The End of Quebec’s National Breweries Ltd.


As a clue to the end of National Breweries Ltd. in Quebec, consider its 1949 annual report. It’s the final report in digital form in McGill University’s business reports archive before buy-out in 1952 by E.P. Taylor’s Canadian Breweries Ltd.

The report states that sales were down, production and other costs were up, and taxes unchanged from wartime peaks. Hence, earnings were considerably down although a profit was still made, paying a dividend of $2.38 on the common shares. The rate the year earlier was almost $4.00.

The total tax bill absorbed half the sales dollar and had sharply risen since the start of WW II.

While reversing the excess war tax would have improved results other indicators suggested danger ahead.

The report states the company was not able to meet full demand in the peak season. Quebec has a long cold winter and spring, and a short although sometimes hot summer. In those pre-air conditioning days, drinking cold beer was a common way to refresh. I remember growing up in Montreal seeing people drink it on their balconies, stoops, and backyards.

The problem seems to have been structural. National could not make enough beer when it needed to, but most of the year had too much capacity. It had, in a geographically large but comparatively small-population province, six plants: two Dawes plants in Montreal, the Dow and Frontenac plants there, and two small breweries in Quebec City.

Too much capacity, too much work force… The answer seemed clear: reduce excess capacity but modernize plant to enable spikes in sales to be met. A solution required capital investment and rationalization, but National was already paying interest on a debenture draining profits.

It sounds like the company couldn’t afford the first course and delayed the second although they went hand in hand, arguably.

The report states that the company was still in a good competitive position. I think the idea was steadily to increase sales to obtain the revenue to re-invest in the business. Yet, sales had dropped from the year before.

Canadian beer industry historian Allen Sneath, cited in my posts earlier, writes that E.P. Taylor was not able to do a handshake deal with Norman Dawes of National. Taylor had to mount a hostile takeover but was successful as he gained enough of the public float to gain control.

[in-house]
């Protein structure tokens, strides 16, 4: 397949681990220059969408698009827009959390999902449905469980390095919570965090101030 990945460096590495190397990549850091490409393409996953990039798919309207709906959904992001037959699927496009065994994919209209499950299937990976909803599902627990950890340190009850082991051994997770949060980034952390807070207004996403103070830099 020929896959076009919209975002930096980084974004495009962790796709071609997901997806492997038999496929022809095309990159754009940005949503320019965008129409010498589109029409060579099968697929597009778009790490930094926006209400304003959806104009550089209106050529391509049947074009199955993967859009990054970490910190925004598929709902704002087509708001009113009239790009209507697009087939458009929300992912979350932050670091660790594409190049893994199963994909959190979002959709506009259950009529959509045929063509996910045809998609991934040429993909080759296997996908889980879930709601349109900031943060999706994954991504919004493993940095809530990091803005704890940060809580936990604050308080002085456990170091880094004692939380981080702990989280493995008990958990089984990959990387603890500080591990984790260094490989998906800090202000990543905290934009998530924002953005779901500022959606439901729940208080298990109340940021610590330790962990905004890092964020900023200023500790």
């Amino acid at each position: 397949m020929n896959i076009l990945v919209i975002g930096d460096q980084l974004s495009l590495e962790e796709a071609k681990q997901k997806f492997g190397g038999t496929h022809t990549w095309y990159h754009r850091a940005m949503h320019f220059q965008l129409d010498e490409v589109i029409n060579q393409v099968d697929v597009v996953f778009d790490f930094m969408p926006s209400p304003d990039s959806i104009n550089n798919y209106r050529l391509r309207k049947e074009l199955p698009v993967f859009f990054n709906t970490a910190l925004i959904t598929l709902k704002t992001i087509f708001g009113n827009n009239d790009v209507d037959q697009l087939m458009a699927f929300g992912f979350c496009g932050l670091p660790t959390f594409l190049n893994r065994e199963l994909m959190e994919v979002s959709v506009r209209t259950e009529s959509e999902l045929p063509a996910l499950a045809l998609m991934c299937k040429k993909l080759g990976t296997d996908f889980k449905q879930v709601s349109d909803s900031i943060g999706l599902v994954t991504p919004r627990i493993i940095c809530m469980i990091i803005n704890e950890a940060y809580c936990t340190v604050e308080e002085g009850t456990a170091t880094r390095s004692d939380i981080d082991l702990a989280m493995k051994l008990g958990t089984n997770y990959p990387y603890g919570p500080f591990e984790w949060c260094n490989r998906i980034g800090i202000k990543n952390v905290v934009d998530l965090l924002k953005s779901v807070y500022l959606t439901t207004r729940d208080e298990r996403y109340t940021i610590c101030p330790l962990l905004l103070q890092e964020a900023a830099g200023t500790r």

E.P. Taylor, who had limited production in Quebec province before buying National, implemented full rationalization after 1952.* The Dow brewery in Montreal was chosen to make all remaining brands for that city while the Boswell plant did the same in Quebec City. The Black Horse and Boswell brands exited the market, henceforth the focus was Dow Ale.

The corporate name was changed finally to Dow Breweries Ltd.

One has to admire the tenacity of the Dawes family, but wonders what strategy they would have implemented had Taylor not appeared. He came along, as I said earlier, at the right time for the company as a whole. But for one of its brewing dynasties, a saga that commenced in the early 19th century in Lachine, Quebec, the end was reached.

N.B. High taxes again are an issue in the brewing business as the main Canadian beer lobby, Beer Canada, has recently argued. You can parse the figures different ways, but ceaselessly increasing the excise tax together with various provincial mark-ups and other levies on the beer business, even with the break craft brewers get in Ontario, is a mug’s game (sorry!).

While consolidation at the industrial brewing level – the Big Two in Canada, I mean – has reached the limit seemingly, consumers have other options today, wine in particular, but also cannabis, soon to be legal in this country. Government needs to be mindful not to kill the golden goose.

Yes, cannabis will be taxed, but the robust survival of the illegal trade is a real possibility if that rate is seen by consumers as excessive.

Note re image: the images shown are sourced from the City of Montreal’s online museum exhibition on the history and advertising campaigns of Dawes Black Horse Brewery, here. All intellectual property in the images is owned solely by the lawful owner, as applicable. Images used for educational and historical purposes. All feedback welcomed.


*In 1951 National sold the Frontenac plant to Canadian Breweries Ltd. Taylor later turned Frontenac into a Carling Black label plant. National no doubt hoped the money would delay survival but for Taylor, it was simply the beginning of taking the whole prize.


1 thought on “The End of Quebec’s National Breweries Ltd.”

  1. One thing that occurred to after: why didn’t National make extra beer or age it longer in the cold season to top up demand in summer? Don’t know, there had to be a reason, maybe most of sumner sales was unpasteurised draft, and it couldn’t be stored long enough. Or, maybe cold season demand was met by the plants working full tilt, although I don’t believe that was the case (see Sneath cited earlier).


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